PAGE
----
8. Jonathan says:

    How about a really modern solution: provide a video link from the Lords to the Commons chamber so that most MPs can sit in there to hear the speech.

    We’ve discussed titles (it’s not really a prefix) for peers wives before, so you know I’m not in favour of your suggestion. It opens a can of worms. What would the wife of an “Hon” then be known as? How about wives of knights? Or the wife of a duke’s son? And then, shouldn’t all women stop using their husbands’ names at all?

    • The Duke of Waltham says:

      I don’t think hauling a large screen into the Commons Chamber would work well, Jonathan. However, this solution might be more effective if implemented a little differently: by fitting up a few large committee rooms. They are out of the way, so this would not interfere with the ceremony.

      Regarding titles, I think you have a point. The entire system of titles is based on one basic premise: they can be claimed through husbands and fathers but not through mothers and wives (at least in most cases). It is an extensive and complex system shaped (like most things in this area) through centuries of precedent, and a change like the one suggested by Lord Norton would have far-reaching consequences. I am not arguing against it; I am simply saying that it would have to be very well thought-out.

      Reliable information on titles and forms of address can be found in the Debrett’s website.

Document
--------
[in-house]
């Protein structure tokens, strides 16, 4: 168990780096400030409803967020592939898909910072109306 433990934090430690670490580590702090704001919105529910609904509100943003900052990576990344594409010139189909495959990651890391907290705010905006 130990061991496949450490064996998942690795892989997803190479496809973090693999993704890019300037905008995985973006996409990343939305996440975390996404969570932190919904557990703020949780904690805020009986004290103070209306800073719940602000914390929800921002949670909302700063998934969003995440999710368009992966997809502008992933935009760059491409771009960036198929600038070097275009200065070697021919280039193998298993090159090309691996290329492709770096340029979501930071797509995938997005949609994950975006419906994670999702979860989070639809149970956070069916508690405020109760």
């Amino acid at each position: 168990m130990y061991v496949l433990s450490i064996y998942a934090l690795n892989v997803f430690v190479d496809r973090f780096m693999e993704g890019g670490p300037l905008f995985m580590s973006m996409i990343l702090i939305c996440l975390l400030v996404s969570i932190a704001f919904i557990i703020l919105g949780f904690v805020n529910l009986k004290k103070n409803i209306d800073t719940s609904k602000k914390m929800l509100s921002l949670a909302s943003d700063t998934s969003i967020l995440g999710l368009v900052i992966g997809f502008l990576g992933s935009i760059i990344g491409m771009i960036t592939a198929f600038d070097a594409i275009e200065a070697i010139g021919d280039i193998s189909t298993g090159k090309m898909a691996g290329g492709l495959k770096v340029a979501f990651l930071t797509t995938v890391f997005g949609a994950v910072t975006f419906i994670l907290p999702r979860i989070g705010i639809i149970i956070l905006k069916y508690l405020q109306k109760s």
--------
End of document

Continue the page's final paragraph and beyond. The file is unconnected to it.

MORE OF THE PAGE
• FinnishCowl says:

      Concerning TV monitors, I am not sure that would please the MPs. Do they honestly want to simply hear the speech? Or do they try to cram into the Lords’ Chamber because they actually want to take part, in their own small way, in the ceremony? I think it is more the latter, although perhaps Lord Norton could offer some insight. If they only cared about the contents of the speech, they could always just read it (for, as the Speaker notes every time, copies are available in the Vote Office). In the time it takes for the mover and the seconder of the Humble Address to finish speaking, anyone could have read it.

      • Lord Norton says:

        Finnish Cowl: I agree. I suspect the ceremony attracts as much as, if not more so than, the content of the speech. As you say, an MP could otherwise watch it on screen or collect a printed copy from the Vote Office.

    • Lord Norton says:

      Jonathan: The wives of ‘Hons’ would remain as they are. The wives of knights would be ‘Hons’. It would apply to the partners of all future peers and knights, but not to those already awarded, so it would not affect hereditary titles.

  9. franksummers3ba says:

    Person Norton,
    President Obama address largely every individual by their first name. At least in this country in public. While I still have my nieces and nephews address me as “Uncle ____ ” (the blank being a nickname) I have also told them that possibly in America when they army age we will not use names, honorifics of any kind or titles such as Mom and Dad. Rather we will call everyone “person” and rely on inflection, context, description and gestures for specificity.
    Perhaps you lot can lead us — let this be the Parliament where the QS includes a proposal to change the name of your Public Entity to the United Persondom, or UP.

    This Person